The Danger Of Asking Questions

Do you enjoy asking questions? Many people don’t. They might want to get answers – but when it comes to the crunch, asking any question can be tough.

The danger of asking questions is that they almost always have the potential to threaten the “face” of the person being questioned.

What if they don’t know the answer? What if they don’t even understand the question?  That might make them look silly.

What if they give the questioner a blank look, or refuse to answer? That might make them look stupid, or rude.

As a result, most cultures share a general reluctance to ask questions, except in certain ritualised situations (such as interviews).

This danger of asking questions is something my Clean Language students often struggle with. Clean Language is a set of precision questions designed to explore another person’s experience. To become proficient with it, it’s essential to ask loads of questions.

And when the students start asking any questions, they feel uncomfortable.

“It’s because the Clean Language questions are weird,” they’ll say. “How can I make them sound more normal?”

But the truth is, there’s nothing weird about the Clean Language questions. “What kind of ….?” or “Where is … ?” are perfectly ordinary questions.

What’s actually weird – or, at least, unusual – is asking a question, rather than not asking one. And that’s making it much harder for us to understand each other.

  • Feel free to ask a question in the “comments” area below 🙂

4 thoughts on “The Danger Of Asking Questions”

  1. Stephen Grey

    In the spirit of “What is the worst that can happen?” I’d be interested to know if experienced practitioners do ever get negative or undesirable reactions to clean language.

  2. Yes, Stephen, they do! You can probably get as varied a range of reactions to Clean Language as to any other questions.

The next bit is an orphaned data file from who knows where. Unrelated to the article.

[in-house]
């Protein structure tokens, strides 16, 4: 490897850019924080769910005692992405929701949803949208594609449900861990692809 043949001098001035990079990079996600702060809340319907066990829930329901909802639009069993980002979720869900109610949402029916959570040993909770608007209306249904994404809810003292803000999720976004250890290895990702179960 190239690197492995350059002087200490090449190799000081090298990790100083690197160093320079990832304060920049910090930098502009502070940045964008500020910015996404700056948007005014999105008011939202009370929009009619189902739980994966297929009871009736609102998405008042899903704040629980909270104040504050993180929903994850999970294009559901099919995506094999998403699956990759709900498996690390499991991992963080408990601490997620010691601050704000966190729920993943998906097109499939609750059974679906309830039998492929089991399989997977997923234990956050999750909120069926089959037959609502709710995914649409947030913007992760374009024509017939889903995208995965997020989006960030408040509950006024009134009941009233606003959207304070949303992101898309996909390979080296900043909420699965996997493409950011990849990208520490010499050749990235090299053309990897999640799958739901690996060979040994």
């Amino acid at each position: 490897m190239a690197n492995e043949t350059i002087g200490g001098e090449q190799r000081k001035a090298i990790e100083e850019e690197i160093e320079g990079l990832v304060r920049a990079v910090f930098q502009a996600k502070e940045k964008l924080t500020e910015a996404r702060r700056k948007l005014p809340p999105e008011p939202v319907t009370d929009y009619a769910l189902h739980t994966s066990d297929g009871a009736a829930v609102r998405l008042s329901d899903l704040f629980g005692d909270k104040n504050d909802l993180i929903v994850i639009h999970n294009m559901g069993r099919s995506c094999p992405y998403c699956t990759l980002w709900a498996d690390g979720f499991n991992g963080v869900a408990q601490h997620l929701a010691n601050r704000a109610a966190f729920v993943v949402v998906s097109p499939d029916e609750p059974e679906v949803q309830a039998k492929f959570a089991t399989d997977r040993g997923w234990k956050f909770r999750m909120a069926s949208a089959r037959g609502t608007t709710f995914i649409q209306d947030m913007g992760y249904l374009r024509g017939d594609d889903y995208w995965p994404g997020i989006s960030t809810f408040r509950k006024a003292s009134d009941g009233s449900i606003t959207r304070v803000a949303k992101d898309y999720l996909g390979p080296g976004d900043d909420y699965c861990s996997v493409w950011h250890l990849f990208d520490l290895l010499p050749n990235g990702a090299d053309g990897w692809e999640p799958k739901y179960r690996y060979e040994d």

Sometimes clients release “negative” emotions as part of a Clean coaching or therapy process, so they end up in floods of tears, or thumping the furniture or whatever. There’s nothing intrinsically wrong with that, as long as appropriate safety measures are in place, but it can be a bit alarming.

    Worse are situations that James Lawley has called “mis-modelling” – where the questioner has got the wrong end of the stick about how the client’s inner world hangs together, and as a result asks a question which takes the client’s attention somewhere very undesirable. There’s a famous video of David Grove upsetting a client called Jessie by assuming the “flowers” in her landscape are positive, when in fact each represented a different rape.

  3. Sioelan tjoa

    Oh yes, during a recent presentation for a group of local coaches, one person point blank refused to even try practising some clean questions, as it was grammatically incorrect and it nearly send this grown man into tears…..

  4. The most bizarre thing about that is that Clean Language questions *aren’t* grammatically incorrect! Just drop quote marks round the other person’s words and all the questions work perfectly.

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